The receiver of the invention may be able to receive signals sent using different spreading ratios. The receiver may then have different values stored for the upper and lower limits of the saturation for signals sent using different spreading ratios.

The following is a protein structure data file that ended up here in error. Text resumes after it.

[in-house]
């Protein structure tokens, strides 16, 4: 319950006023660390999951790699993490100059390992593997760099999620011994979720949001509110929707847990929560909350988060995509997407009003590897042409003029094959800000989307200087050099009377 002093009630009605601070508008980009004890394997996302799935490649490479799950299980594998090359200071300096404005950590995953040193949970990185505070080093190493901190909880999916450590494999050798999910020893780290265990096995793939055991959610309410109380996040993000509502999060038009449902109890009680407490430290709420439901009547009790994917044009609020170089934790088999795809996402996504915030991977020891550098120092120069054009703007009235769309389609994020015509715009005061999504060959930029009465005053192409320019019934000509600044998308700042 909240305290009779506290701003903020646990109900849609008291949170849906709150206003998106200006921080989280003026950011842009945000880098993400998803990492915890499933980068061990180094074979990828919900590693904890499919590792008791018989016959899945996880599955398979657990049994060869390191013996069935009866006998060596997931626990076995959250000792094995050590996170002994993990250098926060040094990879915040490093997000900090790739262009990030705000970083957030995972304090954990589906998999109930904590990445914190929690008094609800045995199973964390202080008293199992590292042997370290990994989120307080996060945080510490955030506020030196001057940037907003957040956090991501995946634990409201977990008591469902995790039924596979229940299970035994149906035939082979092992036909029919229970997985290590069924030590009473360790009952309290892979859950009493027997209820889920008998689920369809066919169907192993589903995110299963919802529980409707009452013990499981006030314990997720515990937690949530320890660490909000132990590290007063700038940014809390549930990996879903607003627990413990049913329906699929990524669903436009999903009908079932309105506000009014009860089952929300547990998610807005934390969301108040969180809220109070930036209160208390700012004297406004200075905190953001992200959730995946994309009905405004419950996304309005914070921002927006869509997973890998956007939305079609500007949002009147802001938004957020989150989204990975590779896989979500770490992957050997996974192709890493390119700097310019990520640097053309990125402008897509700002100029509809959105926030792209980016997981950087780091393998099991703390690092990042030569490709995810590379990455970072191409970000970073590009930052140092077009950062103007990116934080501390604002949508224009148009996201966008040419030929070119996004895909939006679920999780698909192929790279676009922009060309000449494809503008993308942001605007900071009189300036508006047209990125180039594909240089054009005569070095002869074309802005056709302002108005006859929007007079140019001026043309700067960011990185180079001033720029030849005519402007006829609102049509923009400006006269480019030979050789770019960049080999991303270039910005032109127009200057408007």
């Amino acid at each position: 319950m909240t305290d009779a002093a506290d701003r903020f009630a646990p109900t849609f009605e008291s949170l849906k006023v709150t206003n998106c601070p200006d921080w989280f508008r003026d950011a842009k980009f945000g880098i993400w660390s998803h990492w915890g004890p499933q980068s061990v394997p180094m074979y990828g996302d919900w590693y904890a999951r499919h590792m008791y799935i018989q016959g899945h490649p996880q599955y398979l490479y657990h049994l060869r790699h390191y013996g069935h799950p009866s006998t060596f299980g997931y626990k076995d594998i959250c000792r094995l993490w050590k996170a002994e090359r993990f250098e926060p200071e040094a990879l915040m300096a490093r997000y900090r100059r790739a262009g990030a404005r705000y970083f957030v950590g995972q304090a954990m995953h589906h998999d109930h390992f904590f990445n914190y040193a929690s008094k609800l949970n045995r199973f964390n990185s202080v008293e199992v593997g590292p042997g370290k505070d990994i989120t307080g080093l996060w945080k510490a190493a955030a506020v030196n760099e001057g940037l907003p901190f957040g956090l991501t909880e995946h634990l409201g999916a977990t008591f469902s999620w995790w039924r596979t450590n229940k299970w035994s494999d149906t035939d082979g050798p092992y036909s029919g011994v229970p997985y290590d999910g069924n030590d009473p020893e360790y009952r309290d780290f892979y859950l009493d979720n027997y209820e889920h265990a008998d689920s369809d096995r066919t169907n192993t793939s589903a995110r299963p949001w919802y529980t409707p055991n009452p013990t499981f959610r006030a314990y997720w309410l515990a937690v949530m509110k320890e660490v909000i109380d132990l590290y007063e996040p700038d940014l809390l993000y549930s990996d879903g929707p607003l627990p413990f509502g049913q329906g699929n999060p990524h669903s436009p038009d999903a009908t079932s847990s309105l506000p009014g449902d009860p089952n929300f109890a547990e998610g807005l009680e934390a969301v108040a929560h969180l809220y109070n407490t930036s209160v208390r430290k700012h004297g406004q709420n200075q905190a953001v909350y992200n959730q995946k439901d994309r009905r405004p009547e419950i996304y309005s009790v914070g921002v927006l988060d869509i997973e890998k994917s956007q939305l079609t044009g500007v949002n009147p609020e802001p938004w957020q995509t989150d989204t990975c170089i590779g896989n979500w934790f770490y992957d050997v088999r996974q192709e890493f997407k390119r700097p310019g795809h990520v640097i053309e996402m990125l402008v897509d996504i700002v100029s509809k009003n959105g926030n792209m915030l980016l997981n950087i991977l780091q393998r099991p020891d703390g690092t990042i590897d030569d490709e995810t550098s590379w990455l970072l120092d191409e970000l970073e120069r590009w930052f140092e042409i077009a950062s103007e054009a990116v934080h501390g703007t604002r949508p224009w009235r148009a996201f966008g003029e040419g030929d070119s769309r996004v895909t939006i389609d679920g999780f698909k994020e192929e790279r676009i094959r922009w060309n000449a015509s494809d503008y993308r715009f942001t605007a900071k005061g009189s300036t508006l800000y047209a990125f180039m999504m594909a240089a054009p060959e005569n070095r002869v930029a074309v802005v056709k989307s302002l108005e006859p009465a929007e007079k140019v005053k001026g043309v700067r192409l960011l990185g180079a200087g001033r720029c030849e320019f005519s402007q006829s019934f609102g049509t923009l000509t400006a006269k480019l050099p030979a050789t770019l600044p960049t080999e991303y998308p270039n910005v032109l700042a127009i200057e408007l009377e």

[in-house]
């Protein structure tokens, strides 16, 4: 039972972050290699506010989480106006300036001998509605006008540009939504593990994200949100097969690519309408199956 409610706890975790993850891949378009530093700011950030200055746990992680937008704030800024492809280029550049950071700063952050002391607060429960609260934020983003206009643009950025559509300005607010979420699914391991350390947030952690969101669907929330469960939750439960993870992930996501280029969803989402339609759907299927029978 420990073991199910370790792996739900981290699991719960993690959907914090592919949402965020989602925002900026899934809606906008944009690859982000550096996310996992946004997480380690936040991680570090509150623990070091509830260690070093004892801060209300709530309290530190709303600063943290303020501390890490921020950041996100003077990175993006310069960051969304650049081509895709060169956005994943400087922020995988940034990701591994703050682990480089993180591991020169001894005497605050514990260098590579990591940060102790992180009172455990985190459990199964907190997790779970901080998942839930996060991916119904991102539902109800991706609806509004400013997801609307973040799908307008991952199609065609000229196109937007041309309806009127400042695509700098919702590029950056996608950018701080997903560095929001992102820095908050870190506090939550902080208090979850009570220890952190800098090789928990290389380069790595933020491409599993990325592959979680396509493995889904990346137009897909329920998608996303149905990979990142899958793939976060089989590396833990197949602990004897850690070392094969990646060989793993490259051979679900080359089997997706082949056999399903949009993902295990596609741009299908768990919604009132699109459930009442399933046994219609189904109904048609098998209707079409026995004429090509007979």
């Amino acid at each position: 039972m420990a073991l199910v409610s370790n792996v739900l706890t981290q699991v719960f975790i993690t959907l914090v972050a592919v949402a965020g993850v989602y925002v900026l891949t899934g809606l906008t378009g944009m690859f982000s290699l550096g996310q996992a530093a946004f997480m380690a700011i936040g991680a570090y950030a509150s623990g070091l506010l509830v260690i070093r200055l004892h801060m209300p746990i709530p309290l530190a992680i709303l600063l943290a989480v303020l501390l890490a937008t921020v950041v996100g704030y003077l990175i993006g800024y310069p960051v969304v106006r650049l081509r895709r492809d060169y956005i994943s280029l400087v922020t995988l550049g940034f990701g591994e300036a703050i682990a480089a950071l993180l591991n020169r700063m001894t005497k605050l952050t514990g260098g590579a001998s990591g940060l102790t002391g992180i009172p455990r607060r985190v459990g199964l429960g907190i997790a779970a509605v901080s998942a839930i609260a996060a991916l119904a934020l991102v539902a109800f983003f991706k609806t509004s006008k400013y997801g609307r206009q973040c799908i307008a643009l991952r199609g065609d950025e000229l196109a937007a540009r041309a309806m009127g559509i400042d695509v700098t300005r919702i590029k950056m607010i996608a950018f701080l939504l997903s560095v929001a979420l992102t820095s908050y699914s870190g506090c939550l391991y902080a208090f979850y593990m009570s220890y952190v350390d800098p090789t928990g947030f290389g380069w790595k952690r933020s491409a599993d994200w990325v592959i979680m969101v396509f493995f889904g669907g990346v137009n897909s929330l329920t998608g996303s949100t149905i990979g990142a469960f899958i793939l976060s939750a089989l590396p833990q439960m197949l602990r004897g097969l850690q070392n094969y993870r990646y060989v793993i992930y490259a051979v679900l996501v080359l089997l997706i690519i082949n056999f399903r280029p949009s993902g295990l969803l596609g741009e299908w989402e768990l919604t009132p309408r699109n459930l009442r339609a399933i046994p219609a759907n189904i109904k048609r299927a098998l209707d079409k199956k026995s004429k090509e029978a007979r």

The control unit 318 can preferably be implemented by software, for example, in a signal processing processor or naturally also by digital components. Let us examine a possible block diagram shown in FIG. 4 of an adjustment program of the control unit scaling means implemented by software. At first the number of saturations is read 400 from the counter. Then 402 the allowed upper and lower limits of the saturation for said signal is read from a memory chart. Naturally in practice this phase does not have to be performed in every phase, only when the signal type changes. Next the number of saturations is compared 404 with the upper limit, and if the upper limit is exceeded, a command 406 is sent to the scaling means to move the quantization window towards the most significant bits. The command may also comprise information about where to move the window. If the upper limit is not exceeded, the number of saturations is compared 408 with the lower limit. If the saturation goes below the lower limit, a command 410 is sent to the scaling means to move the quantization window towards the least significant bits. The command may include information about where to move the window also in this case.